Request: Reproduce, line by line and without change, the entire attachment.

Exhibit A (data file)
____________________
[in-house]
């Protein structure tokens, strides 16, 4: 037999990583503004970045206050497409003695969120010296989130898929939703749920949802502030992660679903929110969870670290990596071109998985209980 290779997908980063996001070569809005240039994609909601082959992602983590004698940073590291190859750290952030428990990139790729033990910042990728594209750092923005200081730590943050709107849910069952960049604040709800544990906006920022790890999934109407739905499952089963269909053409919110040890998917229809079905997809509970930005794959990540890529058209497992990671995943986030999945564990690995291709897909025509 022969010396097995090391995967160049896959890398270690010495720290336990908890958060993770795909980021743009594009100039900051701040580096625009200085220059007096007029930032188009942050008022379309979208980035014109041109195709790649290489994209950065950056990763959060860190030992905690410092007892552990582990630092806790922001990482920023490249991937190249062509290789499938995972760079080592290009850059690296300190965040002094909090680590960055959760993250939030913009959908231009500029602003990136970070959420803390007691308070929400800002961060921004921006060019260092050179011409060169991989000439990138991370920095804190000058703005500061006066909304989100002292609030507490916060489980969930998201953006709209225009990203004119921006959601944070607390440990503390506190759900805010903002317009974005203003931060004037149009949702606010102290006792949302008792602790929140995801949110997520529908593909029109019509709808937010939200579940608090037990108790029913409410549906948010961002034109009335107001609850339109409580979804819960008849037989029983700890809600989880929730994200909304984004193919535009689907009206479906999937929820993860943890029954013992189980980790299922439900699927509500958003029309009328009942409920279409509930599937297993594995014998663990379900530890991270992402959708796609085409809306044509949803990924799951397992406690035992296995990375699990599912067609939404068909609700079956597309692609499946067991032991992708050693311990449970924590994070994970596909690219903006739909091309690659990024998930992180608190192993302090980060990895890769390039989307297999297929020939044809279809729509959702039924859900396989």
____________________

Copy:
[in-house]
């Protein structure tokens, strides 16, 4: 037999990583503004970045206050497409003695969120010296989130898929939703749920949802502030992660679903929110969870670290990596071109998985209980 290779997908980063996001070569809005240039994609909601082959992602983590004698940073590291190859750290952030428990990139790729033990910042990728594209750092923005200081730590943050709107849910069952960049604040709800544990906006920022790890999934109407739905499952089963269909053409919110040890998917229809079905997809509970930005794959990540890529058209497992990671995943986030999945564990690995291709897909025509 022969010396097995090391995967160049896959890398270690010495720290336990908890958060993770795909980021743009594009100039900051701040580096625009200085220059007096007029930032188009942050008022379309979208980035014109041109195709790649290489994209950065950056990763959060860190030992905690410092007892552990582990630092806790922001990482920023490249991937190249062509290789499938995972760079080592290009850059690296300190965040002094909090680590960055959760993250939030913009959908231009500029602003990136970070959420803390007691308070929400800002961060921004921006060019260092050179011409060169991989000439990138991370920095804190000058703005500061006066909304989100002292609030507490916060489980969930998201953006709209225009990203004119921006959601944070607390440990503390506190759900805010903002317009974005203003931060004037149009949702606010102290006792949302008792602790929140995801949110997520529908593909029109019509709808937010939200579940608090037990108790029913409410549906948010961002034109009335107001609850339109409580979804819960008849037989029983700890809600989880929730994200909304984004193919535009689907009206479906999937929820993860943890029954013992189980980790299922439900699927509500958003029309009328009942409920279409509930599937297993594995014998663990379900530890991270992402959708796609085409809306044509949803990924799951397992406690035992296995990375699990599912067609939404068909609700079956597309692609499946067991032991992708050693311990449970924590994070994970596909690219903006739909091309690659990024998930992180608190192993302090980060990895890769390039989307297999297929020939044809279809729509959702039924859900396989």